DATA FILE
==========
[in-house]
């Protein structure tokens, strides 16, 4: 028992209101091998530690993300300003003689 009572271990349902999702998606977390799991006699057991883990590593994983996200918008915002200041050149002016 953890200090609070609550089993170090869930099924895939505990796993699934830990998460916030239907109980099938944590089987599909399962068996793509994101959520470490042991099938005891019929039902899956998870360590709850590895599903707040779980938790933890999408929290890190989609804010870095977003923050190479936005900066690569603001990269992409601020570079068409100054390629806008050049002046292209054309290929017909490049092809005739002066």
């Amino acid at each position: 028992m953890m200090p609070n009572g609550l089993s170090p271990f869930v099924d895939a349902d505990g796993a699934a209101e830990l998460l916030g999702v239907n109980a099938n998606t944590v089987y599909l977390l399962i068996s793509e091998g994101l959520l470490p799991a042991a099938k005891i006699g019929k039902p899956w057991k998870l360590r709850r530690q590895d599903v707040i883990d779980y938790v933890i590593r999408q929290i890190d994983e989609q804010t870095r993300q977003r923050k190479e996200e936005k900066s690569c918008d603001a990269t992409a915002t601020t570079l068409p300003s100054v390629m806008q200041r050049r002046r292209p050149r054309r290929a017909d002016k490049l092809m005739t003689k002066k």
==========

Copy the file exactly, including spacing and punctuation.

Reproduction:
[in-house]
């Protein structure tokens, strides 16, 4: 028992209101091998530690993300300003003689 009572271990349902999702998606977390799991006699057991883990590593994983996200918008915002200041050149002016 953890200090609070609550089993170090869930099924895939505990796993699934830990998460916030239907109980099938944590089987599909399962068996793509994101959520470490042991099938005891019929039902899956998870360590709850590895599903707040779980938790933890999408929290890190989609804010870095977003923050190479936005900066690569603001990269992409601020570079068409100054390629806008050049002046292209054309290929017909490049092809005739002066």
């Amino acid at each position: 028992m953890m200090p609070n009572g609550l089993s170090p271990f869930v099924d895939a349902d505990g796993a699934a209101e830990l998460l916030g999702v239907n109980a099938n998606t944590v089987y599909l977390l399962i068996s793509e091998g994101l959520l470490p799991a042991a099938k005891i006699g019929k039902p899956w057991k998870l360590r709850r530690q590895d599903v707040i883990d779980y938790v933890i590593r999408q929290i890190d994983e989609q804010t870095r993300q977003r923050k190479e996200e936005k900066s690569c918008d603001a990269t992409a915002t601020t570079l068409p300003s100054v390629m806008q200041r050049r002046r292209p050149r054309r290929a017909d002016k490049l092809m005739t003689k002066k």